However, another aspect of Kyi came to the light after a crackdown on free speech continued during her tenure with hundreds of people behind bars for speaking out, NYT reports.

Cause of Arrest

Mr. Wa Lone and Mr. Kyaw Soe Oo had been investigating the massacre of 10 villagers in Rakhine State and were arrested as they left a meeting with the police. One officer handed them rolled up papers, which were later believed to contain state secrets.

At trial, a police captain testified that the two had been entrapped though he was later convicted of having violated the police disciplinary code and was sentenced to a year in prison.

Other prosecution witnesses gave conflicting accounts of the arrest and contradicted the police claim that information in the papers was secret, confirming that the case related more to suppression of free speech than to the matters of national security.

Nevertheless, the court found the pair guilty in September of having violated the 'colonial-era' Official Secrets Act and sentenced them to seven years in prison.

Although the public perception was against the pair, international criticism and quiet pressure from diplomats prompted members of Ms. Aung San Suu Kyi’s government to seek a solution.

The simplest answer, it seemed, was for the government to free them as part of an annual general amnesty, in which thousands of prisoners are released in mid-April. But time was running short.

The Supreme Court released its decision upholding the pair’s conviction on April 23. Barely a week later, the office of the president, U Win Myint, had the families’ new pardon petition in hand.

With the legal process complete, they were pardoned in time for a third and final wave of prisoner amnesties on Tuesday.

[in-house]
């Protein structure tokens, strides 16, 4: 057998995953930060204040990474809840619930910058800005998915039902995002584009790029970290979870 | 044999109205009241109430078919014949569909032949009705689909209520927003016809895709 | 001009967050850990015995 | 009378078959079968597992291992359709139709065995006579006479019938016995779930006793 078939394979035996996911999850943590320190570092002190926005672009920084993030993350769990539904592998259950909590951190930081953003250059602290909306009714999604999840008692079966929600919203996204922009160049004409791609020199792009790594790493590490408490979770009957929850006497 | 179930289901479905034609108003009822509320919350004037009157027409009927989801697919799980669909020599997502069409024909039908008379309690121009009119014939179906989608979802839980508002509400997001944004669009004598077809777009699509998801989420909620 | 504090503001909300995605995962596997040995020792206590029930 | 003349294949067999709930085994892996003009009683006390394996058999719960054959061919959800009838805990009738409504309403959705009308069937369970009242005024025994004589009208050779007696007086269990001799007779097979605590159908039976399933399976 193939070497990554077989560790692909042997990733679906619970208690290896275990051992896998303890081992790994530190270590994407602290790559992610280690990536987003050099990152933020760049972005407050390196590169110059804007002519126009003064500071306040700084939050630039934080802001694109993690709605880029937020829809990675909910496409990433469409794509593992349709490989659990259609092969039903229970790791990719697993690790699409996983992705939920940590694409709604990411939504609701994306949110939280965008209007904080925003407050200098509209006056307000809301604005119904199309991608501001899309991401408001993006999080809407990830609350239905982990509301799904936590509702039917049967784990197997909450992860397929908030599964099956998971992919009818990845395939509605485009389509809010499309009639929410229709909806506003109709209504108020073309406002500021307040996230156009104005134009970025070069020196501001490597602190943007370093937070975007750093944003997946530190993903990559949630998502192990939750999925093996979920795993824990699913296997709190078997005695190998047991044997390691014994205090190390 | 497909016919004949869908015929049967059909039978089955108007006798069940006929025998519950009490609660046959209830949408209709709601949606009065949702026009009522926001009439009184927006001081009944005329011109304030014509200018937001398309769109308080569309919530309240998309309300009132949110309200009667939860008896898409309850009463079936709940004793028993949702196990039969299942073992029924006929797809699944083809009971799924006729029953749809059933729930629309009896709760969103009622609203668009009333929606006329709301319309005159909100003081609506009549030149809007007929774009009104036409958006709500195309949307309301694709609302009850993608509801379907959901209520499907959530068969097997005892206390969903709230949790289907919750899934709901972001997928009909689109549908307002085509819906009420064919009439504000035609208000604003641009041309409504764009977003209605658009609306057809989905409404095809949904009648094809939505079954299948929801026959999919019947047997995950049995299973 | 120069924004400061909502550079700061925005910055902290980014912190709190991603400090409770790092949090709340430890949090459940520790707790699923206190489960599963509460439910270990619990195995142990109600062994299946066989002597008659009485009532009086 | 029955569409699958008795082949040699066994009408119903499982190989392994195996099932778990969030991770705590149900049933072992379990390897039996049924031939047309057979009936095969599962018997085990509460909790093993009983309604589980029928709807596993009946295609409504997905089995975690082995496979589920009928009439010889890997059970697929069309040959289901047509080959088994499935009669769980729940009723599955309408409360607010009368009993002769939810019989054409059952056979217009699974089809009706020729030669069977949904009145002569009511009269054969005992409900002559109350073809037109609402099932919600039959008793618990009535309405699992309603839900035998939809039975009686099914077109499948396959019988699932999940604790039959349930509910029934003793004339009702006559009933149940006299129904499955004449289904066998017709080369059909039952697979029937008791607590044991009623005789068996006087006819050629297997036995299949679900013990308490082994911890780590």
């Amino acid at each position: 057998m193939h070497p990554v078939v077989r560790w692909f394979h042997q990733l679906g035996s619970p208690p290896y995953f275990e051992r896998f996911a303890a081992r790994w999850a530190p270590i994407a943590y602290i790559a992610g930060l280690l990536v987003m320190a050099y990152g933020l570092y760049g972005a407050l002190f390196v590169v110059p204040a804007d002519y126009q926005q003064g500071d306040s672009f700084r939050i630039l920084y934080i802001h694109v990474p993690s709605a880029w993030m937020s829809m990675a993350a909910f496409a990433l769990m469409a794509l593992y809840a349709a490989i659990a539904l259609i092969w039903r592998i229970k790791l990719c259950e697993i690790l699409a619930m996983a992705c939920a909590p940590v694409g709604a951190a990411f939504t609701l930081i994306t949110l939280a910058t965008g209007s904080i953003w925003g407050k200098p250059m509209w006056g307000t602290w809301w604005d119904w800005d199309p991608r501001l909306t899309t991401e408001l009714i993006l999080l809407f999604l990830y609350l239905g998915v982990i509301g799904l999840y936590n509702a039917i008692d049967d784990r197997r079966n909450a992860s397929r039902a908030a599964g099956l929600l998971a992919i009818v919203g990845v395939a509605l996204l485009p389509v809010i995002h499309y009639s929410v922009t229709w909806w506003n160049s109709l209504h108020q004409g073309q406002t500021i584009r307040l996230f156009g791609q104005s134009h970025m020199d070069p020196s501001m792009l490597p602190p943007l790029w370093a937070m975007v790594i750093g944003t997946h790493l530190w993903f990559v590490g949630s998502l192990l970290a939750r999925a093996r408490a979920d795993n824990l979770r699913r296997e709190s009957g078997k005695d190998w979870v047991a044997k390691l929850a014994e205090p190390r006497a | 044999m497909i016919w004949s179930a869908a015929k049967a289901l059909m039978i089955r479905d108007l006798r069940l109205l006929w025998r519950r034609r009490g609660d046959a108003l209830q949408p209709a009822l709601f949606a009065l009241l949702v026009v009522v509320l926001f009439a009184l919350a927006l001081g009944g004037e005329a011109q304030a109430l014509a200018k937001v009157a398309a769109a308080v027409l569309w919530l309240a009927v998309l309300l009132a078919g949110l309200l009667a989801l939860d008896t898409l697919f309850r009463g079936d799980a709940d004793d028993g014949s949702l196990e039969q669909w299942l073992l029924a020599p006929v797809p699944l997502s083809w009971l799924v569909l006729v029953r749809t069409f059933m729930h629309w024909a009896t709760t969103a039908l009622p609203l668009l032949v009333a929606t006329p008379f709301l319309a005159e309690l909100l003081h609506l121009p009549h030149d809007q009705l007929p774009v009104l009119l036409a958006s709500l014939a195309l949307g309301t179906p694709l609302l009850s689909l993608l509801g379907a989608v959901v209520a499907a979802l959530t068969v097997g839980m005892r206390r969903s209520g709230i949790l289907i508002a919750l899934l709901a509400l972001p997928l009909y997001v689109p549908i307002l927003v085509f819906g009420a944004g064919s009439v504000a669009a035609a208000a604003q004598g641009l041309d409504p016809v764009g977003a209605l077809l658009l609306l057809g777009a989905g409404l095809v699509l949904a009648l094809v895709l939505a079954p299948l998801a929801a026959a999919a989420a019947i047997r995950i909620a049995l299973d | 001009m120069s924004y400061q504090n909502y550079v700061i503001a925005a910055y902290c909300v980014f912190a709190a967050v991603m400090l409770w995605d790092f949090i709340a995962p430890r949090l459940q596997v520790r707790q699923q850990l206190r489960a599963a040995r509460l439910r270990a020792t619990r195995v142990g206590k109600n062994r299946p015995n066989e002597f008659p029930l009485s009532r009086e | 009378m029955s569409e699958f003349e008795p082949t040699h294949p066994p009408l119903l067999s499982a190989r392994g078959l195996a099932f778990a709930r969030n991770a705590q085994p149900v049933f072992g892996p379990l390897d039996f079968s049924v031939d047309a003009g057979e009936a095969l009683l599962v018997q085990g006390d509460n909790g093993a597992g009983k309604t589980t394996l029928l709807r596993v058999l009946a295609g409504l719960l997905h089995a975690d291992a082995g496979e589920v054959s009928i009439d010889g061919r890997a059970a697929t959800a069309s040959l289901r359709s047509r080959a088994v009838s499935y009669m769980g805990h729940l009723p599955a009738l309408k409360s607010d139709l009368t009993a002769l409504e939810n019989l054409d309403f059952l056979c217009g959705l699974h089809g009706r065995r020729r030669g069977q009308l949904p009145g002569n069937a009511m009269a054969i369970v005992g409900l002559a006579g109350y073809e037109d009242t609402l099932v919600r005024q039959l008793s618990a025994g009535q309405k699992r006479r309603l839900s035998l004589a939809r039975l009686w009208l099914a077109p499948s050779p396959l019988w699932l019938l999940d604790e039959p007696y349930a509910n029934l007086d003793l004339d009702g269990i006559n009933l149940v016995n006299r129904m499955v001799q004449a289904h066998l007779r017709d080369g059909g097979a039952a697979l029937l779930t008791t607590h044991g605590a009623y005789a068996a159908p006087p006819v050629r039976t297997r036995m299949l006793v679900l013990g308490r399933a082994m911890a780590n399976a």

Bill Richardson, an American statesman and former United Nations ambassador was amongst those who pushed Kyi.

When he raised the issue with her early last year, she “exploded,” he said.

“Her face was quivering, and if she had been a little closer to me, she might have hit me, she was so furious,” he recounted.

Mr. Richardson, who had long considered Ms. Aung San Suu Kyi a friend, resigned from a Myanmar advisory board on the Rohingya crisis because, he said, it was being used as “a cheerleading squad for the government.”

Moreover, the Trump administration also ramped up pressure on Kyi as Vice President Mike Pence took the lead in seeking the Reuters reporters’ freedom.

The American paper reports that in November, Mr. Pence confronted Ms. Aung San Suu Kyi about the case at a regional forum in Singapore.

Ms. Aung San Suu Kyi responded that the legal appeals process would have to conclude before any chance of presidential pardons.

During the trial, the United States ambassador to Myanmar, Scot Marciel, attended court hearings along with diplomats from other nations.

What confirms pressure from Washington is that on Tuesday, Mr. Pence, speaking at a conference, opened his speech by praising the release of the reporters and saying he hoped it “signals a positive and permanent respect for a free and independent press.”